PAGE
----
It may come as a surprise that the splashiest high-end Chinese restaurant around isn’t in Seattle, but over in neighboring Bellevue. Peony Kitchen, which aims to evoke the essence of 1930s Shanghai—when the city was likened to the Paris of the East—resides in a modern, 7,000-square-foot space that’s bedecked with Chinese antiquities (or, rather, reproductions of them): everything from vases and stone horses to ceramic tea pots and black and white photos of ’30s Shanghai, and, of course, peonies galore. The effect, which could easily feel cluttered, is instead quite beautiful. The piece de resistance is an entire brick wall in the back that’s been painted with a colorful image of a stylish Shanghainese lounge diva and blooming white peonies. That said, and as much as I appreciated its aesthetic and creature comforts such as plush leather seats, there is a bit of a prefabricated feel to it; an obvious attempt to exclaim that they are an upscale, stylish Chinese restaurant. To many, that will be greatly appreciated. To some, it will ring gimmicky.
Owner Paul Choi (Sushi Maru, CoCo Ramen) created Peony Kitchen to fill a void in the luxury Chinese food sphere. Chef Danna Ma-Hwang runs the kitchen. Born and raised in Canton, China, she has been a longtime caterer, with a loyal clientele among wealthy Chinese companies. She even catered for Chinese President Xi Jinping when he came to Seattle in 2015. Choi and Ma-Hwang toured China before opening Peony Kitchen, and much of the menu stems from what they learned along the way.
Given the sleek, opulent setting and a craft-cocktail bar menu that would fit in at any hip restaurant in Seattle, the sprawling book of a menu may seem incongruent. I was expecting a very tightly-curated one as is the style these days, but that’s where the restaurant cleaves to the traditional. Chinese menus nearly always offer a multitude of dishes, and Peony Kitchen is no exception. Divided into many categories—including small eats, cold plates and salads, main dishes, chef’s recommendations (a Chinese menu hallmark), rice and noodles, vegetables, extras, and desserts—it would take several visits with many fellow diners to try it all. Thus, on one night, with four in tow, I had to be very strategic.
A quick inventory of nearby tables alerted me to the necessity of ordering the whole five-spiced crispy duck. Served in the style of Peking duck, it comes on a beautiful tray on which rests a platter of sliced duck meat overlaid with crispy duck skin. The included pancakes, not the floury ones I had in China, are instead thin and crepe-like, sort of like an oversized dumpling wrapper. Once you pile some of the gorgeously five-spice flavored duck into the pancakes and top it with some fresh scallions, you then drizzle the accompanying plum sauce, which in this case isn’t just the sweet one-note version, but also exuberantly seasoned with five-spice. It would be a great dish if left as that. But Peony Kitchen turns it into a serious showstopper with the addition of candied, grilled lemons that you throw in whole. The sweet acidity works some sort of alchemy on the whole dish, bringing out all the flavors and making it a sweet-savory masterpiece. It’s a well spent $43.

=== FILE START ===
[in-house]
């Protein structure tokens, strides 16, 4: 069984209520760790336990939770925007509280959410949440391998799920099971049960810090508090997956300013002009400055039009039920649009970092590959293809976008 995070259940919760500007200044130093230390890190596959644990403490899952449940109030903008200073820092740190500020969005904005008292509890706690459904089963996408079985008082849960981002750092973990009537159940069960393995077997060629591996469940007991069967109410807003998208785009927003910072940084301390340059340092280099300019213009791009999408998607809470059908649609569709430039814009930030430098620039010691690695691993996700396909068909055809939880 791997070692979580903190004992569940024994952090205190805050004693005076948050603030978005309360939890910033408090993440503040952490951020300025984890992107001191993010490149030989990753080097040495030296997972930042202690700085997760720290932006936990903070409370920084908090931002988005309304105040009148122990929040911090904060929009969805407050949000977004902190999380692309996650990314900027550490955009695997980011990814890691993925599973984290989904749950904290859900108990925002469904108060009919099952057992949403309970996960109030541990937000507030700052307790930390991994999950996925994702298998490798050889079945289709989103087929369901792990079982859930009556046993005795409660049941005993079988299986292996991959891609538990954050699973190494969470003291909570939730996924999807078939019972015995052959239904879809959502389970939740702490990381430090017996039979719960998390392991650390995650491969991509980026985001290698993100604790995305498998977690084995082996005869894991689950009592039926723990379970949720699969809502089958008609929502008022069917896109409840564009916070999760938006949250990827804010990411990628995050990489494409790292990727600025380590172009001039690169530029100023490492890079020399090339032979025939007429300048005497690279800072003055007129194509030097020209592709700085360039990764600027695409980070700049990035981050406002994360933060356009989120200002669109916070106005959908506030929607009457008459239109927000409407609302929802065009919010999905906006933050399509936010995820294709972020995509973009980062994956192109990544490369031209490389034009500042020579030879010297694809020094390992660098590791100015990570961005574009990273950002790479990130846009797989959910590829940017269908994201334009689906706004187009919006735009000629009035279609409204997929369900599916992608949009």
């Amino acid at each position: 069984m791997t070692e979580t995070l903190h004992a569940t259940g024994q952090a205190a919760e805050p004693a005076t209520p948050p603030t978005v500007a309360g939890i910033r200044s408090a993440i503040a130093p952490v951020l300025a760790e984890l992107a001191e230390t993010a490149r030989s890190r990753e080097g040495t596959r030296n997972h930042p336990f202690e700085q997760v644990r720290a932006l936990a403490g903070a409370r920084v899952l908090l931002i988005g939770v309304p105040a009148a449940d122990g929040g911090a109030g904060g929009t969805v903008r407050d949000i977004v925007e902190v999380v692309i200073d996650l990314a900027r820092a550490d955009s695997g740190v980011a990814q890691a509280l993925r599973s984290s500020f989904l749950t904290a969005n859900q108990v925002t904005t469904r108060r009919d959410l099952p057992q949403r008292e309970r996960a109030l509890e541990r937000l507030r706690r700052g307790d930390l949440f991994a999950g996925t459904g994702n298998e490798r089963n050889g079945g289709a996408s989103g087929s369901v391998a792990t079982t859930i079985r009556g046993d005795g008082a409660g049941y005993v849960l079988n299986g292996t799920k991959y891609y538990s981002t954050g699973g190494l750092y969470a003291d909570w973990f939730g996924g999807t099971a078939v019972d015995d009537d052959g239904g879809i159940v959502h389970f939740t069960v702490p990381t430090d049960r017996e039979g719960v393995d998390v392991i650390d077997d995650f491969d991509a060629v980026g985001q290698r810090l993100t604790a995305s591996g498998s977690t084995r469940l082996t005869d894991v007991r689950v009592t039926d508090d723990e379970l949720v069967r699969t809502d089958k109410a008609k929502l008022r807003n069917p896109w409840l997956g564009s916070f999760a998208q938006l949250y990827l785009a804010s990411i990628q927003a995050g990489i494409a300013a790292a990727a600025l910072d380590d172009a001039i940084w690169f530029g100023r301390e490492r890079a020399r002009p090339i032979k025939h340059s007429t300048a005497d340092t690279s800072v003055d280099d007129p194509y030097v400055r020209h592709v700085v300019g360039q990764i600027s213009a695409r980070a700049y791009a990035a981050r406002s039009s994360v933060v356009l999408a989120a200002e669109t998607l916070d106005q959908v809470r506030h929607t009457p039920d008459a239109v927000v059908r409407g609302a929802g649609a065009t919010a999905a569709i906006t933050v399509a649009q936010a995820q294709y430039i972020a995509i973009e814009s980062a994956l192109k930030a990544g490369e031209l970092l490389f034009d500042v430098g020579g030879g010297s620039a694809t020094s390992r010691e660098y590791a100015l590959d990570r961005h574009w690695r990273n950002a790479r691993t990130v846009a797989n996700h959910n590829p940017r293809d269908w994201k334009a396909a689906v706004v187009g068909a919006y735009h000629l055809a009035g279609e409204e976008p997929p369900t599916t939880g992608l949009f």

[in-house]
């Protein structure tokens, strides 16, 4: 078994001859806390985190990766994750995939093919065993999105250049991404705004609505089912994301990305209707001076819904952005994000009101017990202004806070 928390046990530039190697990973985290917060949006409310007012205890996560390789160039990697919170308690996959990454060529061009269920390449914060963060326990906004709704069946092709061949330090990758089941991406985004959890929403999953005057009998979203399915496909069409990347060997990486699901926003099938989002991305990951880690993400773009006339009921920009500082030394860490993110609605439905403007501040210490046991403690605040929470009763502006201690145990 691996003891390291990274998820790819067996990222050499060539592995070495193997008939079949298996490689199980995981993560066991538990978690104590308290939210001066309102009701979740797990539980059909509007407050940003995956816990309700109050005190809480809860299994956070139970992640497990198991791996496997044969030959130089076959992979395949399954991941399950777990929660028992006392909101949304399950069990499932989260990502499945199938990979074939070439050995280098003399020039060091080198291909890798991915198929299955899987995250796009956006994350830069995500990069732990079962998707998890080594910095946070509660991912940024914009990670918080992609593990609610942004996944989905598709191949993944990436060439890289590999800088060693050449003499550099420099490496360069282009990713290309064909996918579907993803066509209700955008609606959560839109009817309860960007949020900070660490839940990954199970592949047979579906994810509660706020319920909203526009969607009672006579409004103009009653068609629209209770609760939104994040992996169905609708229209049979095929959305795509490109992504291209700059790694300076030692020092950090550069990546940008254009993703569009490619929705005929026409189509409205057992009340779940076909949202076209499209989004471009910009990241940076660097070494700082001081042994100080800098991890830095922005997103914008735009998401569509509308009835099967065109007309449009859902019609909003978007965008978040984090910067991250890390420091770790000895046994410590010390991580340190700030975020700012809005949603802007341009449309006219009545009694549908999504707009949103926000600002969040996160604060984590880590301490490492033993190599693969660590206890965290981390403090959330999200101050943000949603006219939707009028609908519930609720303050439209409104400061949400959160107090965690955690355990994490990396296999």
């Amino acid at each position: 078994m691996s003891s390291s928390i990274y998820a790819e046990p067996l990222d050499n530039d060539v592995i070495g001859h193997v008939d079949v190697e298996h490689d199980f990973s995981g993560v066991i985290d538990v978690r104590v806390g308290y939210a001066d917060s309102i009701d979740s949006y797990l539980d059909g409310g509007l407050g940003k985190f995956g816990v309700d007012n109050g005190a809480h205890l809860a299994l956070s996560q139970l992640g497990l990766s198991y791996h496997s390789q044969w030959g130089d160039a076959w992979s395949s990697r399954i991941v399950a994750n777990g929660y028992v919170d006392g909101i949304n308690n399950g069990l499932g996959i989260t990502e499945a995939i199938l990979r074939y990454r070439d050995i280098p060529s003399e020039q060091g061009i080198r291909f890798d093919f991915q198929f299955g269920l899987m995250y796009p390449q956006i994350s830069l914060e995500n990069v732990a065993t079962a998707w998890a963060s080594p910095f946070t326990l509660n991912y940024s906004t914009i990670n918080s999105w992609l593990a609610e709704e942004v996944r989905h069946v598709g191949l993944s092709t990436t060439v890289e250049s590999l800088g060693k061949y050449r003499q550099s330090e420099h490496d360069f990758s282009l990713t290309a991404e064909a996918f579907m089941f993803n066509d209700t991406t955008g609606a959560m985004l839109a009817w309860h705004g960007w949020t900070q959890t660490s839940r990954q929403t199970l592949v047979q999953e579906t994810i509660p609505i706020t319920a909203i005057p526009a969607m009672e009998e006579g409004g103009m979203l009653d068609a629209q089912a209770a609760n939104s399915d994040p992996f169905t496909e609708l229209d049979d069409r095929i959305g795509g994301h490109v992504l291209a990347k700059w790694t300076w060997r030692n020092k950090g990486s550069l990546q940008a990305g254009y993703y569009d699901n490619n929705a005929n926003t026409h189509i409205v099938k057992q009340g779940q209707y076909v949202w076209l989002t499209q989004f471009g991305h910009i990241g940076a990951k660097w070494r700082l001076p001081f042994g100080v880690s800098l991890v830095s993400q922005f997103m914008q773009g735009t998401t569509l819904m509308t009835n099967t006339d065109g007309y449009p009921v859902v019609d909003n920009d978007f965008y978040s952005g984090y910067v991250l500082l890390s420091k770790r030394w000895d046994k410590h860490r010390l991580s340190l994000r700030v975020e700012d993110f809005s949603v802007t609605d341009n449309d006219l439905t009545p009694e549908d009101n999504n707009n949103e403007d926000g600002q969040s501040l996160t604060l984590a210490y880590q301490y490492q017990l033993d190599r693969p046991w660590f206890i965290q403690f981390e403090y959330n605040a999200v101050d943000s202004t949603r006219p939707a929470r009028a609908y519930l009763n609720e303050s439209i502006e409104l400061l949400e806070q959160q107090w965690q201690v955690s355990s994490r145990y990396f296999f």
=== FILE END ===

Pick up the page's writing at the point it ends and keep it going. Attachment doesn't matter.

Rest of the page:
Unfortunately, the tea-smoked chicken, which I’d been particularly looking forward to (nostalgia for my year living in Taiwan and China), was disappointing in comparison. The whole chicken, cut up into parts, was certainly smoky—but with a very artificial taste. And the notes of tea just weren’t present. There was a tasty ginger scallion sauce served with it, but it didn’t seem to go with the dish. Tea-smoked chicken is meant to delicately impart the essence of tea, not be obliterated by strong sauces.
The Tung Po pork belly was well-presented in a clay pot under flame, and our server adroitly cut the glistening piece of it into four cubes, one for each of us. The perfectly square bites looked almost like beautiful chocolates, a layer of silky sauce on top could have been a smooth ganache. The pork belly was fall-apart tender without being overly fatty, and it came with steamed buns to make little sandwiches.
Wok tossed Angus beef with leeks was solid, but not extraordinary, though I did love the abundance of super thin slices of leeks, and the intensity of the garlic. Likewise, the Peony signature chow fun, was fine; the thickly-cut, dense noodles are great, but the chicken and seafood was on the dry, flavorless side.
Besides those main dishes, we dabbled in small eats—including a few from the happy hour menu—as well. The bang bang chicken wings were huge and plentiful, expertly crisped on the outside and juicy inside. Pan-fried Kurobuta pork buns were also delightful. If you’re familiar with the soft, doughy pork buns, this gently fried iteration is a nice change. The pork filling wasn’t all sweet barbecue, but more complex, with flavors built out by garlic and scallions. A special appetizer that night—salt and pepper prawns—yielded four of the largest head-on shrimp I’ve ever encountered, and they came thoroughly dusted in salt, pepper, panko, and jalapenos. These fried shrimp aren’t the pop-in-your-mouth variety; it took some cutting up to achieve bite-size portions. Sadly, the salt and pepper played backseat to the panko, so that intense umami flavor just wasn’t quite there. A cucumber salad was especially memorable though, with giant chunks of cucumber commingling with wood ear mushrooms, all doused in a salty, sesame sauce.
There’s clearly much to be savored here, but with a menu so large, ups and downs are inevitable. Are there dishes that you’d get at Peony Kitchen as good as ones at an old standby in Seattle ID? Absolutely. But there are also plenty of ones that fall short. But the five-spiced duck alone is reason to come—again and again.